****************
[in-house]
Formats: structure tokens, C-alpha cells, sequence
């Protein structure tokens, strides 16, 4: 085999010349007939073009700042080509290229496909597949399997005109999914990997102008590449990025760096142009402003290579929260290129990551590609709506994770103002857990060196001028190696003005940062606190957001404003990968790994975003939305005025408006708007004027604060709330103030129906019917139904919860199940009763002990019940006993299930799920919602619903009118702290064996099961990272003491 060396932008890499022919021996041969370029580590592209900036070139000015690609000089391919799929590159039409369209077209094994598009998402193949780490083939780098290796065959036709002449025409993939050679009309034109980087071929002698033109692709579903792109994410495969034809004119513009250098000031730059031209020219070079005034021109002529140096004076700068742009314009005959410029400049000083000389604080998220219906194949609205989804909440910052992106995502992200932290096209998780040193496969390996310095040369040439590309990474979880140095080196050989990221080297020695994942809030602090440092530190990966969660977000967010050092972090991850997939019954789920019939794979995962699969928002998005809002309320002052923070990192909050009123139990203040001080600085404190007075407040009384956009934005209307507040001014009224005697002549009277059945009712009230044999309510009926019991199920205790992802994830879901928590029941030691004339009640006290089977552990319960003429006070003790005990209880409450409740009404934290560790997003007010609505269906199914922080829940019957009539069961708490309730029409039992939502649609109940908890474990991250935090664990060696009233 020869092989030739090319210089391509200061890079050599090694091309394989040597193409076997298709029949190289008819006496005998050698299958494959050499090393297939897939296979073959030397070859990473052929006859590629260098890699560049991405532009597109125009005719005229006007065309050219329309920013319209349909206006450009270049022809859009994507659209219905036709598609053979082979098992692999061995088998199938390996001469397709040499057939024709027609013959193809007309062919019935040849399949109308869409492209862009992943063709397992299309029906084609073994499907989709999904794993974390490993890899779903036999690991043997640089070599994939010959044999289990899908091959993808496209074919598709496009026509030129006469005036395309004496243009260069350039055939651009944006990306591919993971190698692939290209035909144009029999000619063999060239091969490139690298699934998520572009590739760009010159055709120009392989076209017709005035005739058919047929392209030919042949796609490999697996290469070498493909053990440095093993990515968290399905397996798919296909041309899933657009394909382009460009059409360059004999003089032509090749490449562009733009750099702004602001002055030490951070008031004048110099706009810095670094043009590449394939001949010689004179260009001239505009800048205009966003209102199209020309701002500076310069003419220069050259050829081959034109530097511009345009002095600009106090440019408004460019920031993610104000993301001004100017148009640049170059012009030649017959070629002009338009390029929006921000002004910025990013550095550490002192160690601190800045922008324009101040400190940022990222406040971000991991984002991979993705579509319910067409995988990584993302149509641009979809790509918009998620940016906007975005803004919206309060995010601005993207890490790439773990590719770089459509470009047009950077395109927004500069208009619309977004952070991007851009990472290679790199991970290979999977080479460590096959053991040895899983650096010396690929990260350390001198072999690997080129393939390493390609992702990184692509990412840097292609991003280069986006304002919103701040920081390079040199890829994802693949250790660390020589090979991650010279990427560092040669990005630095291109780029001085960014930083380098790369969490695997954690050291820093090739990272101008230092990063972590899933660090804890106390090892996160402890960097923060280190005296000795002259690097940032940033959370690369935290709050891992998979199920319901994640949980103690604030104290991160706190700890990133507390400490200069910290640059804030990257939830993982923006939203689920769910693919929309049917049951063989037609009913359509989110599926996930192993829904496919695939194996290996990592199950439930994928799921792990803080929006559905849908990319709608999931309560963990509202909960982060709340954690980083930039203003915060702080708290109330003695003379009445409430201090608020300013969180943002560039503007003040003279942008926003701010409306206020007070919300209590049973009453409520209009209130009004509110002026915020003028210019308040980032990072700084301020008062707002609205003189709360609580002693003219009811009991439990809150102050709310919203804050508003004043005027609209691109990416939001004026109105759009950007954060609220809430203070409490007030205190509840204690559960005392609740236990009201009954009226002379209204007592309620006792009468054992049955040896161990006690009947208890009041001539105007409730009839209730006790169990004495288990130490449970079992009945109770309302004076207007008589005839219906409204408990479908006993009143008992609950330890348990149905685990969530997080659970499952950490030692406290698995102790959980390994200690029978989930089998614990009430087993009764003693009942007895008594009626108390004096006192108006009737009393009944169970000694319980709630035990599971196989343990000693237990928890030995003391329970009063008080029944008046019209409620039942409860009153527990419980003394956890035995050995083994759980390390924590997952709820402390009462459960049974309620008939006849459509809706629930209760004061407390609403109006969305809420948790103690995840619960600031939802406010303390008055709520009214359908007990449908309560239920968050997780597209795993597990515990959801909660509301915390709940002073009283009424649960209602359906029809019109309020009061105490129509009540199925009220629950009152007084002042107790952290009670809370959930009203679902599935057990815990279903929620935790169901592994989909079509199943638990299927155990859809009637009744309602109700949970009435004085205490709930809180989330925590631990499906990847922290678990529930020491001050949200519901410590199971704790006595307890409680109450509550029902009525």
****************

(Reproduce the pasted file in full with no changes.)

[in-house]
Formats: structure tokens, C-alpha cells, sequence
């Protein structure tokens, strides 16, 4: 085999010349007939073009700042080509290229496909597949399997005109999914990997102008590449990025760096142009402003290579929260290129990551590609709506994770103002857990060196001028190696003005940062606190957001404003990968790994975003939305005025408006708007004027604060709330103030129906019917139904919860199940009763002990019940006993299930799920919602619903009118702290064996099961990272003491 060396932008890499022919021996041969370029580590592209900036070139000015690609000089391919799929590159039409369209077209094994598009998402193949780490083939780098290796065959036709002449025409993939050679009309034109980087071929002698033109692709579903792109994410495969034809004119513009250098000031730059031209020219070079005034021109002529140096004076700068742009314009005959410029400049000083000389604080998220219906194949609205989804909440910052992106995502992200932290096209998780040193496969390996310095040369040439590309990474979880140095080196050989990221080297020695994942809030602090440092530190990966969660977000967010050092972090991850997939019954789920019939794979995962699969928002998005809002309320002052923070990192909050009123139990203040001080600085404190007075407040009384956009934005209307507040001014009224005697002549009277059945009712009230044999309510009926019991199920205790992802994830879901928590029941030691004339009640006290089977552990319960003429006070003790005990209880409450409740009404934290560790997003007010609505269906199914922080829940019957009539069961708490309730029409039992939502649609109940908890474990991250935090664990060696009233 020869092989030739090319210089391509200061890079050599090694091309394989040597193409076997298709029949190289008819006496005998050698299958494959050499090393297939897939296979073959030397070859990473052929006859590629260098890699560049991405532009597109125009005719005229006007065309050219329309920013319209349909206006450009270049022809859009994507659209219905036709598609053979082979098992692999061995088998199938390996001469397709040499057939024709027609013959193809007309062919019935040849399949109308869409492209862009992943063709397992299309029906084609073994499907989709999904794993974390490993890899779903036999690991043997640089070599994939010959044999289990899908091959993808496209074919598709496009026509030129006469005036395309004496243009260069350039055939651009944006990306591919993971190698692939290209035909144009029999000619063999060239091969490139690298699934998520572009590739760009010159055709120009392989076209017709005035005739058919047929392209030919042949796609490999697996290469070498493909053990440095093993990515968290399905397996798919296909041309899933657009394909382009460009059409360059004999003089032509090749490449562009733009750099702004602001002055030490951070008031004048110099706009810095670094043009590449394939001949010689004179260009001239505009800048205009966003209102199209020309701002500076310069003419220069050259050829081959034109530097511009345009002095600009106090440019408004460019920031993610104000993301001004100017148009640049170059012009030649017959070629002009338009390029929006921000002004910025990013550095550490002192160690601190800045922008324009101040400190940022990222406040971000991991984002991979993705579509319910067409995988990584993302149509641009979809790509918009998620940016906007975005803004919206309060995010601005993207890490790439773990590719770089459509470009047009950077395109927004500069208009619309977004952070991007851009990472290679790199991970290979999977080479460590096959053991040895899983650096010396690929990260350390001198072999690997080129393939390493390609992702990184692509990412840097292609991003280069986006304002919103701040920081390079040199890829994802693949250790660390020589090979991650010279990427560092040669990005630095291109780029001085960014930083380098790369969490695997954690050291820093090739990272101008230092990063972590899933660090804890106390090892996160402890960097923060280190005296000795002259690097940032940033959370690369935290709050891992998979199920319901994640949980103690604030104290991160706190700890990133507390400490200069910290640059804030990257939830993982923006939203689920769910693919929309049917049951063989037609009913359509989110599926996930192993829904496919695939194996290996990592199950439930994928799921792990803080929006559905849908990319709608999931309560963990509202909960982060709340954690980083930039203003915060702080708290109330003695003379009445409430201090608020300013969180943002560039503007003040003279942008926003701010409306206020007070919300209590049973009453409520209009209130009004509110002026915020003028210019308040980032990072700084301020008062707002609205003189709360609580002693003219009811009991439990809150102050709310919203804050508003004043005027609209691109990416939001004026109105759009950007954060609220809430203070409490007030205190509840204690559960005392609740236990009201009954009226002379209204007592309620006792009468054992049955040896161990006690009947208890009041001539105007409730009839209730006790169990004495288990130490449970079992009945109770309302004076207007008589005839219906409204408990479908006993009143008992609950330890348990149905685990969530997080659970499952950490030692406290698995102790959980390994200690029978989930089998614990009430087993009764003693009942007895008594009626108390004096006192108006009737009393009944169970000694319980709630035990599971196989343990000693237990928890030995003391329970009063008080029944008046019209409620039942409860009153527990419980003394956890035995050995083994759980390390924590997952709820402390009462459960049974309620008939006849459509809706629930209760004061407390609403109006969305809420948790103690995840619960600031939802406010303390008055709520009214359908007990449908309560239920968050997780597209795993597990515990959801909660509301915390709940002073009283009424649960209602359906029809019109309020009061105490129509009540199925009220629950009152007084002042107790952290009670809370959930009203679902599935057990815990279903929620935790169901592994989909079509199943638990299927155990859809009637009744309602109700949970009435004085205490709930809180989330925590631990499906990847922290678990529930020491001050949200519901410590199971704790006595307890409680109450509550029902009525």